Food Politics

Sugar Lumps: Soft Drink Study Supports Soda Tax


A major study published in the Archives of Internal Medicine yesterday adds credence to the theory that higher costs for sugary beverages - like the kind that might be caused by a soda tax - are linked to measurable health improvements. This information is another arrow in the quiver of politicians in Philadelphia, New York, San Francisco and Los Angeles who have all recently put forth proposals for soda taxes. And it should make Chicago, which already has a soda tax in place - or is it a pop tax? - feel very cutting-edge.

The study, which “followed 5,000 young adults for 20 years as they moved around the country and faced changing prices of soft drinks” found a “$1 increase in the cost of a two-liter bottle of soda - about 1.5 cents per ounce - translated to 124 fewer calories per day from all sources, 2.34 pounds lower body weight per year, and significant improvement in a measure of heart-disease risk.”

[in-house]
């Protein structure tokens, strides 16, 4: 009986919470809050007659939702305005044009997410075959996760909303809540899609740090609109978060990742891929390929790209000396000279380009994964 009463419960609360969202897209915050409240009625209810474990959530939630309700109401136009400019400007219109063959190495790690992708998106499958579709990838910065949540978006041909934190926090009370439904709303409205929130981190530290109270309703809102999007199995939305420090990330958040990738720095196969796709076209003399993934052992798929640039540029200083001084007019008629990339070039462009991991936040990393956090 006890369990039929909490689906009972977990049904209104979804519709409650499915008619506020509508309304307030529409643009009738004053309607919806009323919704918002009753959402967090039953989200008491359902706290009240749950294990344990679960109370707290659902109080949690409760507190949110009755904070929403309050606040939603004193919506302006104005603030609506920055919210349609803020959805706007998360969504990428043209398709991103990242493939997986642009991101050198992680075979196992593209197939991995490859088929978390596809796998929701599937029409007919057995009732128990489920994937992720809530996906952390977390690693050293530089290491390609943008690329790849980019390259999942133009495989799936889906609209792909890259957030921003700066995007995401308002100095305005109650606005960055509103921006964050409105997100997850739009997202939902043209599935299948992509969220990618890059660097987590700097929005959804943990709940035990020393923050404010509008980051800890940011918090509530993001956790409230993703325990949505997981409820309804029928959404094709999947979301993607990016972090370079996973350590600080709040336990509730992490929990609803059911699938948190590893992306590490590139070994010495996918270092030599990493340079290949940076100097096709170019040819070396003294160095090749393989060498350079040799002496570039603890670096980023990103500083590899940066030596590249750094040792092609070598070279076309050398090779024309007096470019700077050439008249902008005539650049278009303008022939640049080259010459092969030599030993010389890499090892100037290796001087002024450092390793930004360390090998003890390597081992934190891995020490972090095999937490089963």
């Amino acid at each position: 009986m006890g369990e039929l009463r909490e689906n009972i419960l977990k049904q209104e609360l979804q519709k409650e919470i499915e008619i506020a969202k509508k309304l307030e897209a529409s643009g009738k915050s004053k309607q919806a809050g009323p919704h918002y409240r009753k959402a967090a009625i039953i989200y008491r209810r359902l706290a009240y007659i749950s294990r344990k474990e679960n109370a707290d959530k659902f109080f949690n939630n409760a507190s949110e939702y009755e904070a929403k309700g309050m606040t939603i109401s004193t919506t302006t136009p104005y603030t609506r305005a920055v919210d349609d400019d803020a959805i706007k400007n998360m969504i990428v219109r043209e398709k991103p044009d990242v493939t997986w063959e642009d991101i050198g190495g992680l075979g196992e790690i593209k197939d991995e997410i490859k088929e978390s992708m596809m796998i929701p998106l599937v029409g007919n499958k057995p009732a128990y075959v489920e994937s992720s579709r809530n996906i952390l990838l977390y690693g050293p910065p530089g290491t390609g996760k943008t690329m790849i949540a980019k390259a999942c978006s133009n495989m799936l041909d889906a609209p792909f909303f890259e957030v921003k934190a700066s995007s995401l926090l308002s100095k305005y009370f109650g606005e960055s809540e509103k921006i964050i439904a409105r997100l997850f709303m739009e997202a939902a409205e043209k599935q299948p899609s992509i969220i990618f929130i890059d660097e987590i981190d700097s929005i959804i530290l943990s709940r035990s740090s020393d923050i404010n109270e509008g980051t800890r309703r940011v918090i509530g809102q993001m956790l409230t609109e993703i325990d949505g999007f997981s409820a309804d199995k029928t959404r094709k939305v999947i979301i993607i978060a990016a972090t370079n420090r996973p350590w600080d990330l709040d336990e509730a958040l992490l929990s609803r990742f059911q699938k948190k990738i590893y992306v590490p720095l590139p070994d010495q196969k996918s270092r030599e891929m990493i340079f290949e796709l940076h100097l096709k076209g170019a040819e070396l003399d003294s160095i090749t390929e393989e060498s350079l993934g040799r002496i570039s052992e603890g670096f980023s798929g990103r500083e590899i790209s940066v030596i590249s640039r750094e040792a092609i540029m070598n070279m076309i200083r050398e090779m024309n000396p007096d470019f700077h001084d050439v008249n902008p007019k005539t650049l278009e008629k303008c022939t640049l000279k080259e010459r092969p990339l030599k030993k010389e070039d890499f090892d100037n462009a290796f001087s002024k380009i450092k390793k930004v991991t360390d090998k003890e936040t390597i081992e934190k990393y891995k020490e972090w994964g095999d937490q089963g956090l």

Philly’s two-cents-per-ounce tax is, so far, the highest tax proposed in the country; according to an Inquirer article, as of 2008, 64 percent of adults and 57 percent of children in the City of Brotherly Love were overweight or obese.

Study Links Soda Tax and Better Health
[Philadelphia Inquirer]

Sugar Lumps: Soft Drink Study Supports Soda Tax